Between December 2007 and November 2013, 8 consecutive patients with superficial micro-AVMs were included. Patients had a mean age of 52±17 (SD) years and included 3 males and 5 females. Table 1 lists a summary of patient demographic data and angiographic characteristics. All patients presented with hemorrhage. None required immediate evacuation of the hematoma. Six patients had a mRS 4, 1 mRS 3 and 1 mRS 2 during admission. All patients underwent a diagnostic DSA. In two patients delayed angiography was required to detect the micro-AVM. The mean nidus size was 4 mm (range 2 – 9). Superficial micro-AVMs were localized supratentorially in 5 patients and infratentorially in 3 patients. Initial embolization was successful in 2 patients (1 treated with ONYX and one treated with nBCA). Of the unsuccessful attempts, 3 patients demonstrated only en passage feeders and no embolization was attempted; embolization was performed in the other 3 patients without achieving complete obliteration due to incomplete nidal opacification and persistent early venous drainage. Liquid embolic agents used were ONYX in 2 patients and nBCA in 1 patient. Subsequently, one patient refused further treatment, one insisted on a second embolization attempt which was deemed feasible by the interventionalist and 4 patients underwent microsurgical resection. The second embolization attempt using ONYX was, again, unsuccessful due to incomplete nidal opacification. Follow-up DSA demonstrated persistent early venous drainage and was followed by surgery. Surgery resulted in complete removal of the micro-AVM in 4 of 5 cases. Repeat surgery was performed in the one case with a residual shunt, and was followed by a DSA demonstrating complete removal. Figure 1 demonstrates these treatments in a flow-chart.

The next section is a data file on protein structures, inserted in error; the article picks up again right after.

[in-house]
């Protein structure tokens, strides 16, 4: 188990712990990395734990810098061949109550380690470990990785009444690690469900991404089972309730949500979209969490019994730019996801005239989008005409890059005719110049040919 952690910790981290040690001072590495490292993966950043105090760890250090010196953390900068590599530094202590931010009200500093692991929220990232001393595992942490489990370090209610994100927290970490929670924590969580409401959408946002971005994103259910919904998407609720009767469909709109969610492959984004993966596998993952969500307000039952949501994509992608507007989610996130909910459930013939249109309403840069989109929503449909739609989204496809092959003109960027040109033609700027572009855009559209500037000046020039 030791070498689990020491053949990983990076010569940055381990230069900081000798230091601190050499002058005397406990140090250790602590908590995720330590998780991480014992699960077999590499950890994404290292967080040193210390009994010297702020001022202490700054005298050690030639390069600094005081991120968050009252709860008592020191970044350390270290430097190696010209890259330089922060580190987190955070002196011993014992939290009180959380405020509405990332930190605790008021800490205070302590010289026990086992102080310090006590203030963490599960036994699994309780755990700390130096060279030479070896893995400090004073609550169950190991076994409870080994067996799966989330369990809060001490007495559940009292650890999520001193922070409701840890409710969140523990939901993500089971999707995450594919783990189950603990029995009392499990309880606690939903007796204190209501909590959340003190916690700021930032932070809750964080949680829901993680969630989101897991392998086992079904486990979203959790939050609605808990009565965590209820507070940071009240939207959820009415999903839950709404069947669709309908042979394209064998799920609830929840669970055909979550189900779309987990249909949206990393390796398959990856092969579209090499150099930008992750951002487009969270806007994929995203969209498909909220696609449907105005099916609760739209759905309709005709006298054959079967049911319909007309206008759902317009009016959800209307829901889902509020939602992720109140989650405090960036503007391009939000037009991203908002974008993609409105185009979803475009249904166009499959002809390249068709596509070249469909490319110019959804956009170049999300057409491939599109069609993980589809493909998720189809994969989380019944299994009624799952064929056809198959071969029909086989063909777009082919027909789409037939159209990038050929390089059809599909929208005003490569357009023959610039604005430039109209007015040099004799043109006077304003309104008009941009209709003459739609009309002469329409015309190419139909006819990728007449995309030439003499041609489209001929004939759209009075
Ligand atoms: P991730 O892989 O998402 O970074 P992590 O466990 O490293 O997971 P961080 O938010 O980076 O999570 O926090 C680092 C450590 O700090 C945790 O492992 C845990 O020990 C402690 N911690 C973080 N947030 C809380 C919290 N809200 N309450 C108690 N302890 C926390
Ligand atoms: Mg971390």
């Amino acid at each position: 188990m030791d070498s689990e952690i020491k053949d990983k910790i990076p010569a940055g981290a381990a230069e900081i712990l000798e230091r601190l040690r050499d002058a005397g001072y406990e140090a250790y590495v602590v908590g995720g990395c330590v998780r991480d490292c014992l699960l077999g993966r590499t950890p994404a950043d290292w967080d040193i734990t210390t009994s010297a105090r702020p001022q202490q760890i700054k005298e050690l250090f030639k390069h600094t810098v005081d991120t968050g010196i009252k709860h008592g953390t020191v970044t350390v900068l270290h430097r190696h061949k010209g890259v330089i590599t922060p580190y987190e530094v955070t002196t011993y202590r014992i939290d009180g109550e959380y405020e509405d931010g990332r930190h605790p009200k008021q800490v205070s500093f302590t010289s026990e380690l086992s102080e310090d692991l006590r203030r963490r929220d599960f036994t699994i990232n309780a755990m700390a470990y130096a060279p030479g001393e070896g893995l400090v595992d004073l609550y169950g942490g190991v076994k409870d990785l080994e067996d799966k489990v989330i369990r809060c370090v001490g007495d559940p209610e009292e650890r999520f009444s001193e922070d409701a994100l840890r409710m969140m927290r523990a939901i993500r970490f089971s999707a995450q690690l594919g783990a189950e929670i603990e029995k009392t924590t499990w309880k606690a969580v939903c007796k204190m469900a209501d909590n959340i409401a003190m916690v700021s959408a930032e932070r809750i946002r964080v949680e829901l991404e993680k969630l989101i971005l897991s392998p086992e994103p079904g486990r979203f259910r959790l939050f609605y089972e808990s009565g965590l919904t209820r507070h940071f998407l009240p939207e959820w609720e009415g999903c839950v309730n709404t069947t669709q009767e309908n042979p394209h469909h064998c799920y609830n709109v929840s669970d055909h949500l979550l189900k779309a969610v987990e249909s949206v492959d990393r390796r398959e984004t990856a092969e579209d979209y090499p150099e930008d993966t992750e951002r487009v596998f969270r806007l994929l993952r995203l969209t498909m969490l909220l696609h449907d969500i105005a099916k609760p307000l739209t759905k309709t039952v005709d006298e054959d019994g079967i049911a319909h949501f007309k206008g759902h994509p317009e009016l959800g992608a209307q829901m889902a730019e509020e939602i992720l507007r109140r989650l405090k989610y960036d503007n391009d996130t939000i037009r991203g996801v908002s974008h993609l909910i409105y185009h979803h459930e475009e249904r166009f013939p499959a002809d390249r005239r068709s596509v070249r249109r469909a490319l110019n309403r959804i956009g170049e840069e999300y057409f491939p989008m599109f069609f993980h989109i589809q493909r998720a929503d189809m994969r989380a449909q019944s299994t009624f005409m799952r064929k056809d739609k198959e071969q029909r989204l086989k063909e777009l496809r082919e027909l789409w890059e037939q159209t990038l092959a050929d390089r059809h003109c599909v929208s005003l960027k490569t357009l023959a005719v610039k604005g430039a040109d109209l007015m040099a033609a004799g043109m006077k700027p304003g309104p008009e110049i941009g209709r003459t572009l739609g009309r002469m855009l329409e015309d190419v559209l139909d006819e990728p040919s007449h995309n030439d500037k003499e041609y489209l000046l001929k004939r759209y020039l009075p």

Intraoperative ICG-VA allowed for quick and accurate recognition of the angioarchitecture (Figure 2). Negative ICG-VA following the removal of the micro-AVMs was in agreement with conventional follow-up DSA in 5 out of 6 procedures (Figure 3). Initial post-operative DSA was performed after a mean of 4 (0-7) months and the 3 patients who had their initial DSA within 0-3 months underwent a second late postoperative DSA after 17-27 months. Two complications related to the attempt of superselective embolization occurred (dissection of an MCA branch during catheter retrieval and a feeder perforation), but neither caused clinical sequelae. No complications of microsurgery were observed. Mean clinical follow-up was 29 months (range, 4–75mo), with mRS 0 in 2, mRS 1 in 4 and mRS 3 in 2 cases. These mRS scores depended primarily on the effects of the initial hemorrhage, rather than the treatment.
This study presents a retrospective analysis of a consecutive series of 8 patients with a hemorrhage due to a superficially located micro-AVM, all of which were subjected to an initial endovascular treatment attempt. If only the first endovascular or surgical treatment attempt is considered for each case, the success rates were respectively 2 out of 8 (25%) and 4 out of 5 (80%). The only two procedural complications occurred in endovascular procedures, fortunately without clinical sequelae.